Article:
‘Development porn’: the explicit material used by NGOs today

Since the dawn of the digital age humanitarian appeals have bombarded our television and computer screens with ‘pornography of poverty’ or ‘development porn’. Used extensively in appeals by NGOs, the explicit imagery shocks audiences and draws attention to the most extreme cases of deprivation. In this blog, I’m going to look at the implications of ‘development porn’, how it can influence western perceptions of Africa and its impact on development.

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A child is treated for severe malnutrition in Somaliland

‘Development porn’, according to Collin (2009), is essentially any type of written, photographed or filmed material which exploits the physical state of the poor to bring in donations or sell media content (newspapers, magazines etc.) based on sympathy. The above picture is from a Save the Children appeal, calling for donations to help the millions currently affected by famine in east Africa. Named as Dahir, from Somaliland, the child is thin and helpless, and he stares into the camera and into the eyes of his audience across the western world. The appeal is directed at the viewer, making those who refuse to donate responsible for the subject’s plight. This is the creation of an ‘ideal victim’ (Hoijer 2004). Hoijer (ibid.) states that a child ‘has no politics’ which hides the deep structural causes of poverty. On the webpage where this image was found, Save the Children inform us about how ‘back-to-back droughts’ have left thousands of children undernourished. What they don’t tell us is that Somalia has been ravaged by civil war and political unrest for a quarter of a century, which itself has left up to half a million dead (UNHCR 2016).  By not giving us the full story, appeals like this mask a complex scenario where political factors have also had a major effect, and makes those affected look like victims of a natural disaster. These images hide the whole truth from the public and portray a negative outlook on Africa. In addition, the lack of media attention on more positive stories from Africa promote a stereotype of nothing but a hopeless continent, reliant on our charitable donations for survival. ‘Development porn’ is used for raising donations, but Sankore (2006) argues that ‘compassion fatigue’ will set in. This is where audiences become insensitive to such explicit images due to high exposure, which will have a negative impact on donations and long-term development.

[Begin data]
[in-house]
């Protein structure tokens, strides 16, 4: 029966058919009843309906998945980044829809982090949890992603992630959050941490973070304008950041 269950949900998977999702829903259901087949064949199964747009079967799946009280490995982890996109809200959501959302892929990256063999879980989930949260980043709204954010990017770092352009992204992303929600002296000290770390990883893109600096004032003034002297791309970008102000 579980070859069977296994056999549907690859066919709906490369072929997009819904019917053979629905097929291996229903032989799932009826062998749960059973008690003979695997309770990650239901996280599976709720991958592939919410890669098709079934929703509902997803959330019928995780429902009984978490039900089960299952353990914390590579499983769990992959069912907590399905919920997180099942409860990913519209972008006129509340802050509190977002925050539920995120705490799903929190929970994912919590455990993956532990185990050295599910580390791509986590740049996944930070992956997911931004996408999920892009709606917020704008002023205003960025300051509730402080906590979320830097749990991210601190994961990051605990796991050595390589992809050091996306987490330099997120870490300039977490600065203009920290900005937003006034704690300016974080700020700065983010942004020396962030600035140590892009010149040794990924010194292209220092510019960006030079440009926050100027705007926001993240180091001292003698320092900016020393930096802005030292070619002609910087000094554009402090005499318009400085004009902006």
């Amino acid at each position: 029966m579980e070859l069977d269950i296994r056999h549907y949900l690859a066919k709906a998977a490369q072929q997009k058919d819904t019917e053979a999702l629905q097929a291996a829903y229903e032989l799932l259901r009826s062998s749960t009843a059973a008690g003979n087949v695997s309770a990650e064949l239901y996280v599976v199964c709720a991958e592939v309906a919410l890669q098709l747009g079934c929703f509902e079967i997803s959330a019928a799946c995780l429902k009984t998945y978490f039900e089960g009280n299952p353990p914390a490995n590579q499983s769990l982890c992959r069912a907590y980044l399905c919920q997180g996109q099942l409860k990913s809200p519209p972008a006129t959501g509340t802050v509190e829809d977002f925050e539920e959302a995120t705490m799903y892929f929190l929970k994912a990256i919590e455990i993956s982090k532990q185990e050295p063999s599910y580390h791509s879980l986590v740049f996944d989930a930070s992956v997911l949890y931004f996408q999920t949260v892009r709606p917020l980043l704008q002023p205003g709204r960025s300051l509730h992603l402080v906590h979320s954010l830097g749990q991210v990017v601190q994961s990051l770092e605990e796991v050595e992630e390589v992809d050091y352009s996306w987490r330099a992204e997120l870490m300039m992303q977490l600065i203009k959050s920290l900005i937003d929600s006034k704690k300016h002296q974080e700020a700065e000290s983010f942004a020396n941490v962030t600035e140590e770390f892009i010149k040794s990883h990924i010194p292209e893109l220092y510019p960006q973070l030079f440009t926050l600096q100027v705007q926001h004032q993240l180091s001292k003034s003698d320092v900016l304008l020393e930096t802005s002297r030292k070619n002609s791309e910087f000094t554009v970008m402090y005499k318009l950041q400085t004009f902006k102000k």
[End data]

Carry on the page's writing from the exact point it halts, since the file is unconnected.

NGOs however, have responded with appeals that look to shed a more positive light on Africa. ‘Deliberate positivism’ combats compassion fatigue by providing evidence of the benefits that the audience’s donations bring and looks to promote long-term development rather than short term aid.

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Thanks to Oxfam, Brian now has access to safe drinking water

This image is from an Oxfam appeal and tells the story of a South Sudanese man named Brian who is tasked with transporting 3 tonnes of water per day from the Nile to his village. ‘Deliberate positivism’ personalises, rather than dehumanises the subjects of the appeal, and the video shows people working and going about their daily lives happily. It emphasises their agency and shows us how they make a living and contribute to their community. Rather than showing the effects of extreme poverty, it shows us the positive work that has been done thanks to donations. Critics continue to argue however that ‘deliberate positivism’ can be patronising, still portraying the poor as being reliant on aid. This type of imagery still does not tell us of the deep-rooted problems that cause poverty such as conflict and corruption and suggests that we, the audience can solve the poor’s problems (Tudor 2013).

Competing for a limited market of donors, NGOs will continue to do what they think is best to raise donations. With the emergence of social networks and globalisation, humanitarian appeals are seen by more people than ever and have a huge influence on society’s attitudes towards the developing world. I am sure that NGOs such as Oxfam and Save the Children have done much work reducing poverty worldwide but they must be more responsible in the content they put into the public eye and reporting the wider implications for development.


Bibliography

Matt Collin, 2009, What is ‘poverty porn’ and why does it matter for development?, Available at: http://aidthoughts.org/?p=69 [accessed 06/03/2016]

Birgita Hoijer, 2004, The discourse of global compassion: the audience and media reporting of human suffering, Available at: http://mlab.taik.fi/~kavetiso/tsure/Global_Compassion.pdf [accessed 06/03/2016]

UNHCR (United Nations High Commissioner for Refugees), 2016, Global forced displacement hits record high, Available at: http://www.unhcr.org/news/latest/2016/6/5763b65a4/global-forced-displacement-hits-record-high.html [accessed 06/03/2016]

Rotimi Sankore, 2014, The pitfalls and consequences of ‘development pornography’, Available at: http://www.globalenvision.org/library/8/766  [accessed 06/03/2016]

Owen Tudor, 2013, Images of Africa: getting better?, Available at: https://progressivedevelopmentforum.wordpress.com/2013/01/06/images-of-africa-getting-better/ [accessed 06/03/2016]

 

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